* Jones' own words show he mainly is miffed about my March 2008 post, the one that came curiously close to the cheat job I experienced at UAB;

* Jones admits he knows nothing about alleged fraud against Rob Riley's company, Performance Group LLC. Furthermore, Jones gives the distinct impression that he really doesn't give a damn.

This guy is absolutely full of something -- but it isn't integrity.

Here is Jones' complete, unedited response, as posted on Pam Miles' listserv:

I try to limit my responses to most of the posts on Pam's distribution list, but when someone writes to something that they obviously know nothing about and hit hits close to home, then I am compelled to respond. Such is the case with Roger's post below. I have been involved as liaison counsel in the HealthSouth securities fraud case since the beginning of the case in August of 2002, even before the FBI raid that occurred in March of 2003. As such I have been privy to facts and not just innuendo and speculation. So let me try and clear the air on this once and for all:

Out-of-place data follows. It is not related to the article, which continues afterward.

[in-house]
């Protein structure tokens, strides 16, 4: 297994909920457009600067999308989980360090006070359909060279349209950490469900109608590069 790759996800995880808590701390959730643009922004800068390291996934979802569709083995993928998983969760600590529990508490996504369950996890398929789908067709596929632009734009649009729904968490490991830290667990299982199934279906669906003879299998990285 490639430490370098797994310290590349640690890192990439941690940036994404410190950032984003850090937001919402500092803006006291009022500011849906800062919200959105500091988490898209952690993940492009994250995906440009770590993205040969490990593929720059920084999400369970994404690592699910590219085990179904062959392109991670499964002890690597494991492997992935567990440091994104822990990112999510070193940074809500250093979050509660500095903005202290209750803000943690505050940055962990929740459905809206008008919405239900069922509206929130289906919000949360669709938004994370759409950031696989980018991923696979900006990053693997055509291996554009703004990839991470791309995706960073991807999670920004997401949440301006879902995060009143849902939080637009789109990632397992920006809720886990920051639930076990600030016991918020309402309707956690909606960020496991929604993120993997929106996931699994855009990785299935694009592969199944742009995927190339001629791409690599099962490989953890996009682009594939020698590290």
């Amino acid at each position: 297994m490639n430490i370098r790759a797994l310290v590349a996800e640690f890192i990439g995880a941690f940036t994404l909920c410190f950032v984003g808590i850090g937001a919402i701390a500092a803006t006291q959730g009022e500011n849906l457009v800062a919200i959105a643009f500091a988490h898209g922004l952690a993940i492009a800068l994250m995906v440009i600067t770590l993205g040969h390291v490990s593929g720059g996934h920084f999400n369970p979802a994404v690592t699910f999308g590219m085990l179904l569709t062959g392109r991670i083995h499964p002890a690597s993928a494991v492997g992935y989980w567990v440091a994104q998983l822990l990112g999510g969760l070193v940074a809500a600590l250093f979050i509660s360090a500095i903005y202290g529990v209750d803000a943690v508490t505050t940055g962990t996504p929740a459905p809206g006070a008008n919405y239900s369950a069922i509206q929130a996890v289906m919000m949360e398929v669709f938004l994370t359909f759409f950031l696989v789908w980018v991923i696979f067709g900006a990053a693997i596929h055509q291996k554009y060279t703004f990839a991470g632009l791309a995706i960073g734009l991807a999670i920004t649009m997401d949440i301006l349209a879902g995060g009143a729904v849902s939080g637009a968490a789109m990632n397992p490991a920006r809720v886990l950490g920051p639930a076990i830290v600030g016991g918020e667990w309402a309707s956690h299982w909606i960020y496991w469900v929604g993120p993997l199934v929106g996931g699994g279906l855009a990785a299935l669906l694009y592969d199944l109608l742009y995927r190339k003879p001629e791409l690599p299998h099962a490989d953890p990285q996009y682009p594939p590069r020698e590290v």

To begin with I should explain that in any securities fraud case there are usually a number of complaints that are filed and both the plaintiffs and their lawyers seek appointment as "leads" from the court. The lead plaintiffs are usually large institutional investors with huge losses from the drop in the stock price. The law also states that there is a presumption that the investor or combination of investors with the largest loss should be appointed as the lead plaintiff to maintain the class action on behalf of all investors. The lead counsel is the law firm that brings that lead plaintiff to the table. Lead counsel will often have a local or liaison to assist in the case. Liaison counsel can and usually does do a good bit of work on the case, which is a all done on a contingency basis. To imply, however, that liaison counsel is some how a "lead" counsel is very misleading.